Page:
Since 1912, the most significant building in the town of Siófok has been the water tower that overlooks the city; however, its condition had visibly deteriorated over time due to decades of neglect. In 2012, however, a century after its completion, the newly-renovated Water Tower was reopened to the public and is today living a second life as an elegant, modern, unique place of entertainment.
The tower, at forty-five meters in height, is the tallest and most prominent building in Siófok. It was designed by Jenő Gergely and Árpád Gut of Budapest, who were known for their reinforced concrete designs. Planning began in 1911, and a year later the water tower was officially opened. After completion, the tower distributed Siófok’s drinking and fire water, though there was limited access during the First World War due to fighting.
The water used was accessed through drilled wells; however, after those dried up in 1929, the tower could no longer provide the denizens of the city with the water they required. As a result of, the town’s water system was rebuilt between 1929 and 1935 so that from the middle of the 30’s Siófok drew its water from Lake Balaton. Shortly thereafter, in the Second World War, the German military used the water tower as an artillery observation station. In fact, in 1944, the tower itself was struck by an anti-tank cannon shot. After the war, it was renovated in 1946 and returned to a usable condition. The water tower served its original purpose until 1973, when the 5000 cubic meter water reservoir in the neighboring town, Balatonkiliti- which is still used to the present day- was completed, making the water tower obsolete. Froom 1980 until its recent renovation, the Tower remained a mostly abandoned tourist attraction in the heart of the city, while the ground floor hosted Siófok’s Tourinform office.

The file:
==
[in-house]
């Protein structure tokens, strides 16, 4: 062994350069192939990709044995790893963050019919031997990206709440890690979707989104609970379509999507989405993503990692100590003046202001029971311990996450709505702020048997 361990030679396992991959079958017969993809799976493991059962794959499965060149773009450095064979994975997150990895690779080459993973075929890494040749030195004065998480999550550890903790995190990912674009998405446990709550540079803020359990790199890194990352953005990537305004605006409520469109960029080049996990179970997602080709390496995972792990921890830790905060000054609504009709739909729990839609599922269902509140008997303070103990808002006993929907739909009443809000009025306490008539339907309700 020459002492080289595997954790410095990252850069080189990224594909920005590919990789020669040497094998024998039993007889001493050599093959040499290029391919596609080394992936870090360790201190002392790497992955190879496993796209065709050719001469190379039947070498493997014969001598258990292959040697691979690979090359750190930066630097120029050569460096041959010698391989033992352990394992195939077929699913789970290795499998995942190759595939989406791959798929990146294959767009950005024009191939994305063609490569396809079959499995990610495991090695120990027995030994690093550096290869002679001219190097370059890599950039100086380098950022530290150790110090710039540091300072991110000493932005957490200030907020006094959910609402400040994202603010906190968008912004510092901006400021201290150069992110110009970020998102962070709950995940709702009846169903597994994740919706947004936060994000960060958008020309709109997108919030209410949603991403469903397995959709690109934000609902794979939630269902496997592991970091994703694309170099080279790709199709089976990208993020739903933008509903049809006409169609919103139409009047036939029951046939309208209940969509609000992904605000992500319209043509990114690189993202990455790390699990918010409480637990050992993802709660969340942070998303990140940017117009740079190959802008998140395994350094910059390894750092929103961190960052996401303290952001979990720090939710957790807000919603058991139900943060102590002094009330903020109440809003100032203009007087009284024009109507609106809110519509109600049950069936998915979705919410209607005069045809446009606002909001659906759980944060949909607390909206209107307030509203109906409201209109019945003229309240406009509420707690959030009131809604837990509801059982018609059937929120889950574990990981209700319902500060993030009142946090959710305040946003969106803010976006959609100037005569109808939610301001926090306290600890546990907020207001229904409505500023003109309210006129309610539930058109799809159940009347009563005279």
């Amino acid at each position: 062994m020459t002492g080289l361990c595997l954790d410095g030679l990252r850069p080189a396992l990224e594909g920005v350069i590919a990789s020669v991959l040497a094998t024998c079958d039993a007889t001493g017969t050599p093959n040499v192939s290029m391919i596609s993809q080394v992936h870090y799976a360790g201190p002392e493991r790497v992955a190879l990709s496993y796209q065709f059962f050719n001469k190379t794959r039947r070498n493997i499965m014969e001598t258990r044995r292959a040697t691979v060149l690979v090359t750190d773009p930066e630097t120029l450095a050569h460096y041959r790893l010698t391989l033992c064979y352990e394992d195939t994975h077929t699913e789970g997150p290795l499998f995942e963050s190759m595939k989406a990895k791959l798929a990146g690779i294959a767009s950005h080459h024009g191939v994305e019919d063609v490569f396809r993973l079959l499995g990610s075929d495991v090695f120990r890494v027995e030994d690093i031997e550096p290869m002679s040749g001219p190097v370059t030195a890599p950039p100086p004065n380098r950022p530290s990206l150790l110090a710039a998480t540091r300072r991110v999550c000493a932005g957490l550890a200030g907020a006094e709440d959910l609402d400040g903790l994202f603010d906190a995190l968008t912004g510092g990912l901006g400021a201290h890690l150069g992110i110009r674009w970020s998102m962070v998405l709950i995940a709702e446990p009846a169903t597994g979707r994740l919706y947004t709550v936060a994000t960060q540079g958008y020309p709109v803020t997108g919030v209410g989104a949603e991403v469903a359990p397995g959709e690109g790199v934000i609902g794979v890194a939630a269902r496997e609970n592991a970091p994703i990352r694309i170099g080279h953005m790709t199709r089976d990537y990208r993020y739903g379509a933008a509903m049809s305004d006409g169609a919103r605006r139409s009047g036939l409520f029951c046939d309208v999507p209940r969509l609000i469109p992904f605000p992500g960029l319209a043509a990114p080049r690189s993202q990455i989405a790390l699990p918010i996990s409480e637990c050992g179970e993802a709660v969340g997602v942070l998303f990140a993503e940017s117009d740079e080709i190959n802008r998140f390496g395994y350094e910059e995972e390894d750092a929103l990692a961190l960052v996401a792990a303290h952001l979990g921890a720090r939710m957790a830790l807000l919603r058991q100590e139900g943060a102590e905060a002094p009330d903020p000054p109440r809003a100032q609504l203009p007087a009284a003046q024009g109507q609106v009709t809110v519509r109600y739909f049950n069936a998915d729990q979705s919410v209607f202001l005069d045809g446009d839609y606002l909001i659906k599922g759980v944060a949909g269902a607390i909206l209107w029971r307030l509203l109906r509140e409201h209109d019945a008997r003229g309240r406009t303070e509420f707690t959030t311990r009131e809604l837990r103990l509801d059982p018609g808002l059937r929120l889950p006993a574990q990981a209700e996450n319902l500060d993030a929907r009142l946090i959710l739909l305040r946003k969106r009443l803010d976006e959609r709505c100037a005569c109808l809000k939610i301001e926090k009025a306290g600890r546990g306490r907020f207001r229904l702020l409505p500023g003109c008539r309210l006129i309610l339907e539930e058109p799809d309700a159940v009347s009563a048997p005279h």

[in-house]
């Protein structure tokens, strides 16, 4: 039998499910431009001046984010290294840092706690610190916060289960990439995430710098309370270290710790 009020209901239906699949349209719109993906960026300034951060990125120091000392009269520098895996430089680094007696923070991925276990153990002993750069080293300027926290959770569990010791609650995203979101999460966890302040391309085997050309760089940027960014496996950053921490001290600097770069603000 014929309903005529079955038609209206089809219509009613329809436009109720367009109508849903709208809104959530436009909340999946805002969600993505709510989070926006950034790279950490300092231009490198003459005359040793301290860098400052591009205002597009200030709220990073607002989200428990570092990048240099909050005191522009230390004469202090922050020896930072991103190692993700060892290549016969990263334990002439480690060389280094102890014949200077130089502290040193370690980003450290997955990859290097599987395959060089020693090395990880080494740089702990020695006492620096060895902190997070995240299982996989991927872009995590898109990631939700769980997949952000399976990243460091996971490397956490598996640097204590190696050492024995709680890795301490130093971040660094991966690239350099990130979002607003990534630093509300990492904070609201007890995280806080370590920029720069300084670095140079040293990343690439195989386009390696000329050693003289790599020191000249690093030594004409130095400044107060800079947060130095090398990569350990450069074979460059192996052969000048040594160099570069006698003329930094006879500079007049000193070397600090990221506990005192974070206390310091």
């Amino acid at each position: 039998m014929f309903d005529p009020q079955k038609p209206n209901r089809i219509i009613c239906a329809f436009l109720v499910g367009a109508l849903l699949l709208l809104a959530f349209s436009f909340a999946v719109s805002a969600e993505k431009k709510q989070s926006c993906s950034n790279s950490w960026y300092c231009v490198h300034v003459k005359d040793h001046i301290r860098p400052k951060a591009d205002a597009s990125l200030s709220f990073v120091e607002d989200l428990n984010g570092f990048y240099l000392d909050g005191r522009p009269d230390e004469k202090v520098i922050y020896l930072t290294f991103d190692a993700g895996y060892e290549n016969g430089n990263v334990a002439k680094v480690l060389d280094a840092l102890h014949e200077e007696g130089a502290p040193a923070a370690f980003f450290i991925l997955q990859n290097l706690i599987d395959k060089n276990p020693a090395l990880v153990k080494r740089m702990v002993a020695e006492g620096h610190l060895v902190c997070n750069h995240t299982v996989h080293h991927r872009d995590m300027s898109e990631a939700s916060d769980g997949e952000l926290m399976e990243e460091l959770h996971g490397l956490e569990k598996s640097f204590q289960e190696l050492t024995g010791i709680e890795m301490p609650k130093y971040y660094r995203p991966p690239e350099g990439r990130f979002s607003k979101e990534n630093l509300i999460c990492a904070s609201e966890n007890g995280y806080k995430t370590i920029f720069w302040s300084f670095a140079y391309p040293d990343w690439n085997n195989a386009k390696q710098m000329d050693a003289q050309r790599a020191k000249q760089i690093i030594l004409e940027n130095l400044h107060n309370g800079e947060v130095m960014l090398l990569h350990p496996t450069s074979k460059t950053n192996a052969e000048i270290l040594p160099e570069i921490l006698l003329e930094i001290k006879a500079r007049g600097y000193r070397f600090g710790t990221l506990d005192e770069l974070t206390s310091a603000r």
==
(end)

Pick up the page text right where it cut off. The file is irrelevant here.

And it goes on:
Restoration commenced in 2010, and also included the main square at the foot of the tower. The tower was ready in 2012, on its 100th anniversary. Nowadays, it no longer stores water, instead it serves as a lookout tower and spot for many entertainment and relaxation opportunities that can be accessed by the panoramic elevator. A breathtaking experience is offered by the 360° plan, which includes the Szentkirályi Café and Oxygen Bar; the tower is also home to the Samsung Experience. In addition, there is a closed lookout area on the highest level which rotates, so you can view all that the panorama has to offer while sitting in one place. The renovation project cost 420 million forints (1.34 million euros), and Siófok received 300 million forints (954,000 euros) in support from the EU-financed New Széchenyi Plan. The rest of the funding for the project- the remaining 120 million forints (380,000 euros)- was provided by the local government. Though the original form of the building was preserved, renovations have transformed it into a modern, elegant tower both inside and out.
According to the homepage of the Siófok Water Tower, the Oxygen Bar offers an “amazing round panorama” where “guests can relax with delicious coffee specialties, refreshments and cakes.” The special feature of the bar is that it houses canisters of “95% oxygen” that can be inhaled by visitors. But how, exactly, does this work? Guests can sit, free of charge, at specially-designed tables where they can put on masks and immediately inhale “fresh” oxygen (while, normally, air has an oxygen content of roughly 21% oxygen, the air that the ‘Bar’ offers is nearly pure oxygen, which supposedly has a stimulating effect). Interestingly, the Siófok Water Tower’s Oxygen Bar is the first of its kind in Hungary.
This is also where one can find the aforementioned Samsung Experience Center, which rotates above the city and dazzles visitors with the latest technology, allowing one to enjoy a 360-degree panorama of breathtaking Lake Balaton or Somogy County, all while relaxing in a comfortable chair as touchscreens nearby provide detailed information about all of the sights below. The entrance fee to the Siófok Water Tower is 800 forint (2.50 euro), and the building is open all summer, from 9:00 to 24:00, while during the winter season it can be visited from Tuesday to Sunday.